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Vol. 87. Núm. 1.
Páginas 35-41 (Marzo 2016)
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Vol. 87. Núm. 1.
Páginas 35-41 (Marzo 2016)
Taxonomy and systematics
DOI: 10.1016/j.rmb.2016.01.010
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Intestinal digeneans of freshwater turtles Phrynops hilarii and Acanthochelys spixii (Testudines: Chelidae) from southern Brazil
Digéneos intestinales en tortugas de agua dulce Phrynops hilarii y Acanthochelys spixii (Testudines: Chelidae) del sur de Brasil
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Carolina S. Mascarenhas
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phrybio@hotmail.com

Corresponding author.
, Fabiana F. Bernardon, Gertrud Müller
Laboratório de Parasitologia de Animais Silvestres, Departamento de Microbiologia e Parasitologia, Instituto de Biologia, Universidade Federal de Pelotas, Campus Universitário, Caixa postal 354, CEP 96010-900 Pelotas, Rio Grande do Sul, Brazil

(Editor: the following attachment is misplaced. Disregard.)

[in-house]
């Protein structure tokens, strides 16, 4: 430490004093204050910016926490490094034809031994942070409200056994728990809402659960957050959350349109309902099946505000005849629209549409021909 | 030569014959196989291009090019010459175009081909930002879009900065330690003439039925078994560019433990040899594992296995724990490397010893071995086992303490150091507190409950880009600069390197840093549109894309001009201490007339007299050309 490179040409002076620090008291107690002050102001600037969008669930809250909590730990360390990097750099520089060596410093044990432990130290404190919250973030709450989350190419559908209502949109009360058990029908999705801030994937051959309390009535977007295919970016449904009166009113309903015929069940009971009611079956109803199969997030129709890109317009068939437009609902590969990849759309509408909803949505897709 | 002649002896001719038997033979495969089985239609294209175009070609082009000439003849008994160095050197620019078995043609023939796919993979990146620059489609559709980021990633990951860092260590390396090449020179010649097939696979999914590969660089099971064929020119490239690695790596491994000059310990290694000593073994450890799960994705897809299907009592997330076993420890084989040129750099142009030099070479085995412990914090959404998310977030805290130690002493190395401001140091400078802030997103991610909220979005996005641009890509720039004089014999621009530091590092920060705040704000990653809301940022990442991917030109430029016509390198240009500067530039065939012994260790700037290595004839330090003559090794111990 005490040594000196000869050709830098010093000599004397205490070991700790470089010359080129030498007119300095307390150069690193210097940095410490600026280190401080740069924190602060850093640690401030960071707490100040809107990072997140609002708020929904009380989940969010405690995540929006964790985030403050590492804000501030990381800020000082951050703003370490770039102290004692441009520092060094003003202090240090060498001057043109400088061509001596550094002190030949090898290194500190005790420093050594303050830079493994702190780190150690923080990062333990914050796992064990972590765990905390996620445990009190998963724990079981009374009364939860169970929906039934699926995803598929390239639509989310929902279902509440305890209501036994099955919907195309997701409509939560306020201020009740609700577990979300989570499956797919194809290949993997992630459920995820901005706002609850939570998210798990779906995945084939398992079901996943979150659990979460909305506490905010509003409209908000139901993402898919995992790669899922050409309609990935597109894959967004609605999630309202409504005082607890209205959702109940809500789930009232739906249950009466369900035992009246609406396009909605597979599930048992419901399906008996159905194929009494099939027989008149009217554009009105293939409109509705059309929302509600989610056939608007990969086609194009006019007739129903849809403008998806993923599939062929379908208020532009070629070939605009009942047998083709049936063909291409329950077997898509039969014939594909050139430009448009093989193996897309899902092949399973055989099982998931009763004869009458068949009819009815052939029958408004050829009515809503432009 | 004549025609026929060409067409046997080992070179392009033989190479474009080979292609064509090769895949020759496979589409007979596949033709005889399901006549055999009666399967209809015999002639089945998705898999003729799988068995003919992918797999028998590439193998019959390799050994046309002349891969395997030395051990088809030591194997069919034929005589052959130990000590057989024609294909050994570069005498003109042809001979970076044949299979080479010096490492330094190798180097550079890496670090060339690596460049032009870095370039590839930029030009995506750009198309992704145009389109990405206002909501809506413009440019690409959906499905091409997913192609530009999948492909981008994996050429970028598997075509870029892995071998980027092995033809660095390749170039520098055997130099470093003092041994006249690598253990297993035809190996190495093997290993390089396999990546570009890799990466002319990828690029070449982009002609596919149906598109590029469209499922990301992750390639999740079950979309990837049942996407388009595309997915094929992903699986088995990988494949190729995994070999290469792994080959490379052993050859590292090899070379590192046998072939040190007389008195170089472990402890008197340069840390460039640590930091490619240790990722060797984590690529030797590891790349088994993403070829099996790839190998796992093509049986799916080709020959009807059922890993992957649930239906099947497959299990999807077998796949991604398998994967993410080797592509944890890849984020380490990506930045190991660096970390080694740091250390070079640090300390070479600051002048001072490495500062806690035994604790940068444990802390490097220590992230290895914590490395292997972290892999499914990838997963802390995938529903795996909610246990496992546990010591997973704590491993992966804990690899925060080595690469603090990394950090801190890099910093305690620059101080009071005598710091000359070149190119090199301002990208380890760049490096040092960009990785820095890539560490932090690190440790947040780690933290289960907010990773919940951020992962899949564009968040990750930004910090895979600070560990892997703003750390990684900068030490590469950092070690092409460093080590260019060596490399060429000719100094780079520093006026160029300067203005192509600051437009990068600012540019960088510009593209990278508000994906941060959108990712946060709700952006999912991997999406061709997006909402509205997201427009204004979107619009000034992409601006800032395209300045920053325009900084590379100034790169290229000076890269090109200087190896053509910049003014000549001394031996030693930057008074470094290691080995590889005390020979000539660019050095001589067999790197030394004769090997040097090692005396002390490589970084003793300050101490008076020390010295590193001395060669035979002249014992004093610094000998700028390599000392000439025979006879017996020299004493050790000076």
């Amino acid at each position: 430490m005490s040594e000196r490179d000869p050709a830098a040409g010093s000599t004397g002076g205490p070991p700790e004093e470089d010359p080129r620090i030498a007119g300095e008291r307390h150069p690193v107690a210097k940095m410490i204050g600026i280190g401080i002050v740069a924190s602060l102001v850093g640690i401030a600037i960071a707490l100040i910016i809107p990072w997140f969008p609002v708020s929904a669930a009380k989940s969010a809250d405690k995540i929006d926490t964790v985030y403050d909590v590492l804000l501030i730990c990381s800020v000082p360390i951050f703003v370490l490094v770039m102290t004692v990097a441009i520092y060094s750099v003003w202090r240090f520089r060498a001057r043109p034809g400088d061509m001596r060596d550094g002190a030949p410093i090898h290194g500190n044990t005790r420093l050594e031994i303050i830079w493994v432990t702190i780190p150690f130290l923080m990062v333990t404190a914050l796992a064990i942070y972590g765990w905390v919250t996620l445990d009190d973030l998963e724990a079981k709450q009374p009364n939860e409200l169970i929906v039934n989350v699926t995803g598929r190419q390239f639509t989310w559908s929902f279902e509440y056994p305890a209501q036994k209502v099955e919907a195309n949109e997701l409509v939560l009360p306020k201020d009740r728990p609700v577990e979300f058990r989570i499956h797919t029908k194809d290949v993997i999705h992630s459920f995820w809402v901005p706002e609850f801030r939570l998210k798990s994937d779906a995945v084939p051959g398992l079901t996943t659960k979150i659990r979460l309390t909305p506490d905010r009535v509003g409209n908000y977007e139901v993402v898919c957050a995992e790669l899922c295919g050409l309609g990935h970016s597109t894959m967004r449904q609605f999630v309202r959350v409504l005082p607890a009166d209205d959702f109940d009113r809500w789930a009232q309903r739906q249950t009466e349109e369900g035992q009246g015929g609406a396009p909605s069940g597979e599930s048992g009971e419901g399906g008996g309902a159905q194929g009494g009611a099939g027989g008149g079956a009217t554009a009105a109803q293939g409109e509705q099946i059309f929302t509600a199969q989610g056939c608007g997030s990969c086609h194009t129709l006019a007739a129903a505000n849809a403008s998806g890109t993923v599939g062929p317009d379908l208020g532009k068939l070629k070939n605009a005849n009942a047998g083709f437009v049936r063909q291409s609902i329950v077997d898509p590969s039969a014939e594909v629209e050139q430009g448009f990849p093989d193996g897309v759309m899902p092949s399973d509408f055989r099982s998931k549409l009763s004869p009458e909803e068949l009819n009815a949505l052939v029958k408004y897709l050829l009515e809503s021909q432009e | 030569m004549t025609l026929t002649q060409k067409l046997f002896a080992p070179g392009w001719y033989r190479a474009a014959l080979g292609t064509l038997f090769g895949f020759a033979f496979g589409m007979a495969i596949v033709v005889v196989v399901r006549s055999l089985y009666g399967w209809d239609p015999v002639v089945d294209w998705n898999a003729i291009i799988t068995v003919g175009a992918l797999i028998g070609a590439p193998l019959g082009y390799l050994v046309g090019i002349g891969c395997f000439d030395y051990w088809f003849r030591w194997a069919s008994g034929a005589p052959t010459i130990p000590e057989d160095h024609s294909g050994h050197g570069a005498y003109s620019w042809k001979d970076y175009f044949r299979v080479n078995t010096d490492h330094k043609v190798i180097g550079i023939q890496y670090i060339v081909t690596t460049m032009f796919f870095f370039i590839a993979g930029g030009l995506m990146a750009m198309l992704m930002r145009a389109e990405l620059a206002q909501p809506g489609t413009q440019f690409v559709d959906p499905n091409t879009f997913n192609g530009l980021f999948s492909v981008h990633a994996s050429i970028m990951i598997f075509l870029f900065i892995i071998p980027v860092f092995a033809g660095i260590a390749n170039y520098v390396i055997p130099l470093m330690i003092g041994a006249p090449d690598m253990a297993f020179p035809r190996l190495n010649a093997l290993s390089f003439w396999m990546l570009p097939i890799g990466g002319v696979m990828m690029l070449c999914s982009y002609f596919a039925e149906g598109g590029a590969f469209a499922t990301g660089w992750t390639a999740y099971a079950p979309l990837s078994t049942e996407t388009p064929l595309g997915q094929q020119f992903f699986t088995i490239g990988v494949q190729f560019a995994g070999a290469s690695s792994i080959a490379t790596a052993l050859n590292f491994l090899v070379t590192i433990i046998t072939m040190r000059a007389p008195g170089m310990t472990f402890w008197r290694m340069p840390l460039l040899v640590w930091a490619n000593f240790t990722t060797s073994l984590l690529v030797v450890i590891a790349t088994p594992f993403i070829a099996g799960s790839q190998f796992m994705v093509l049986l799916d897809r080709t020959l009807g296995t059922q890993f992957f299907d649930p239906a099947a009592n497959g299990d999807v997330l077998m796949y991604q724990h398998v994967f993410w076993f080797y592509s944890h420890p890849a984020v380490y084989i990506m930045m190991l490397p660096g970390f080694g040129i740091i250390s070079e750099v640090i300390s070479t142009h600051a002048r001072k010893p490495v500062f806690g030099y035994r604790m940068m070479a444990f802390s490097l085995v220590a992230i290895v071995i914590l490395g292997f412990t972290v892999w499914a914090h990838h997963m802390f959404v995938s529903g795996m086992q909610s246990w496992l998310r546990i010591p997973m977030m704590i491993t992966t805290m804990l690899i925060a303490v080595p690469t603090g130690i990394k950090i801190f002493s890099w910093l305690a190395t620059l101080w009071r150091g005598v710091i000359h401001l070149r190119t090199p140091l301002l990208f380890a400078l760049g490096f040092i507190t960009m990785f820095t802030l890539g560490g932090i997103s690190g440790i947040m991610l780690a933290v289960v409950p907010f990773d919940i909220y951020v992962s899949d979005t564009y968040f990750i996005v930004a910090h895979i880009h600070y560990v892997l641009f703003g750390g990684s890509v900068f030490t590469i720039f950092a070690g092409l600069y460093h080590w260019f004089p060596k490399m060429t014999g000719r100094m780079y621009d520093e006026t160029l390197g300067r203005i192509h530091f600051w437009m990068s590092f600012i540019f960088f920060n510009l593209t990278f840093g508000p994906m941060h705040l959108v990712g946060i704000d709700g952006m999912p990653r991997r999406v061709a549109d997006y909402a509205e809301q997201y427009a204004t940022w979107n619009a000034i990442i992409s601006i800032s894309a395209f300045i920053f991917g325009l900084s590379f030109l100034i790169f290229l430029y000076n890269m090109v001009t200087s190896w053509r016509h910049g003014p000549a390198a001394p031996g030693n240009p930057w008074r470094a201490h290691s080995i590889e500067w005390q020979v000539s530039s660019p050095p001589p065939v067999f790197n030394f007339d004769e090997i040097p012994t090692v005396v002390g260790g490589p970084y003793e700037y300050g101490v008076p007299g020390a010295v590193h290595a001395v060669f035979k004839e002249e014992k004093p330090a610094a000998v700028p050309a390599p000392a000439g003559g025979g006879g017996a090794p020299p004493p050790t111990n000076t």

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Table 1. Helminths of Phrynops hilarii (Duméril et Bibron, 1835) and Acanthochelys spixii (Duméril et Bibron, 1835) (Testudines: Chelidae) from South America.
Abstract

The work was aimed to increase knowledge on the diversity of parasitic digeneans in freshwater turtles from southern Brazil. Phrynops hilarii and Acanthochelys spixii are common turtle species of the Rio Grande do Sul fauna; however, little is known about the helminths parasitizing these hosts. In this context, 14 A. spixii and 5 P. hilarii were necropsied and helminthologically examined. The digenean species Cheloniodiplostomum sp. (Proterodiplostomidae), and Telorchis platensis (Telorchiidae) were reported for the first time in A. spixii. This is the first report of Cheloniodiplostomum testudinis, and Telorchis birabeni in P. hilarii from Brazil.